First Star – Jake Peavy (.225 WPA)
Second Star – Carlos Quentin (.168 WPA)
Third Star – Alex Rios (.084 WPA)

It’s hard to know where to go from here with Carlos Zambrano. I was actually looking forward to his start against Peavy. I felt like it was one we could win if he could pitch the way he had in his last outing against the Angels. Safe to say that he didn’t quite reach those heights on Friday. In case you have no idea what I’m talking about, take a look at the video before MLB takes it down:

Let’s start with the obvious. It’s unacceptable to act this way, despite the fact that Bob Brenly (who I typically really like) said it was good to see someone have a little fire on this team. No Bob, there is a difference between having a fire for winning and acting like my 4 year old son during an anger induced temper tantrum. Zambrano didn’t show fire. That was rage and it’s not appropriate under any circumstances on this team, especially not directed at Derrek Lee for a ball that even Juan Pierre said he could not have gotten to.

Now the question becomes what to do with Zambrano. Jim Hendry suspended Zambrano indefinitely after the gane and said they were fine playing with 24 guys. There really isn’t a way of handling a player like they do in the NFL where you can “Keyshaun” them and just not dress them. I did find this nugget in the Collective Bargaining Agreement:

Physical abuse or threats directed to members of the media (and/or official scorers) by baseball personnel will not be tolerated. Disciplinary action, including fines and suspensions, will be considered in any cases that arise.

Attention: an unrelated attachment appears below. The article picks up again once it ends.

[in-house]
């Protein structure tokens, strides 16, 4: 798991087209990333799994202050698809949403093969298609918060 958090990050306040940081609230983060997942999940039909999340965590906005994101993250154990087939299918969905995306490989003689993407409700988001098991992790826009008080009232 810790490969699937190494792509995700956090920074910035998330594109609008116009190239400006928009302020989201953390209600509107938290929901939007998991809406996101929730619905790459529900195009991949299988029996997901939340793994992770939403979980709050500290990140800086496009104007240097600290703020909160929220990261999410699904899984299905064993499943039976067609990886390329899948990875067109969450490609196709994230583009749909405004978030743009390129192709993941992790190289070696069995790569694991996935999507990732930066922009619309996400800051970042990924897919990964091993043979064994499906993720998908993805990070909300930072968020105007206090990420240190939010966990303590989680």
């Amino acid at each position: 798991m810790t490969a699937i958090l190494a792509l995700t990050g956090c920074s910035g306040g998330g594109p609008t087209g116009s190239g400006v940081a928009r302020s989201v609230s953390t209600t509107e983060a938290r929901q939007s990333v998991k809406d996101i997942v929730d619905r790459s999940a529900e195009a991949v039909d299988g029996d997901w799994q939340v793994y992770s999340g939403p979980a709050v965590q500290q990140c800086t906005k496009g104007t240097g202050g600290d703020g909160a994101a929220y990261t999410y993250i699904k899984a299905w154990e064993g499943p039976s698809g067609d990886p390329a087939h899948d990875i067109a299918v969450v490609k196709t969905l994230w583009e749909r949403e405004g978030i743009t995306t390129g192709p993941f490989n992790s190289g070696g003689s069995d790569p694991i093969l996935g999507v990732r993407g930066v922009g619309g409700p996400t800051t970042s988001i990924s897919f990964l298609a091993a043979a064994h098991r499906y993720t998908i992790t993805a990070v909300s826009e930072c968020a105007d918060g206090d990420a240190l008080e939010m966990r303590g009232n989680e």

When Zambrano left the Cell, it was reported that he was verbally abusive to camera crews covering the game. That should be enough for some sort of discipline from the league. But the issue still remains as you move forward.

Phil Rogers says “It’s hard to imagine the Cubs would release Zambrano, swallowing all of his contract. But they really should put him through waivers and see if any team would touch him for the waiver price.”

If you think Hendry has never put every member of this team on waivers only to pull them back or see them go unclaimed, you’re nieve. Rogers is better than that and I’m surprised he doesn’t know how the system works. The fact is, why would anyone want to take a player like Zambrano, who has more issues than anger, for the price he’s at? They will simply wait for the Cubs to get desperate enough to release him and then swoop in at league minimum to take a chance.

Al Yellon took the opinion:

Tom Ricketts and Jim Hendry, the ball is squarely in your court. Jim Hendry has been a players’ GM and has often gone way beyond where most managers of workers would go with bad behavior. He finally stood up to Bradley’s bad act last September. It’s time for him to stand up to Z. Thanks for the no-hitter, Z, and a few years of fine pitching which are way in the rear-view mirror. But it is time for you to play baseball elsewhere.

What Al doesn’t provide is a way to make that last sentence happen. It’s all fine and good to say that Z has to go, but how is it going to happen? There is going to come a time, sooner rather than later, where Zambrano is going to do something so ridiculous that the Cubs can’t help but release him. Every day that passes, the amount owed to him decreases. I’m just not sure we’re there just yet.

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Joe Aiello is the founder of View From the Bleachers and one of the lead writers. Growing up in Chicago, he fondly remembers attending games in the bleachers before that was the popular thing to do. Currently Joe resides in North Carolina with his wife and three kids and helps people protect their assets as an independent insurance agent. Connect with Joe via Twitter / Facebook / E-mail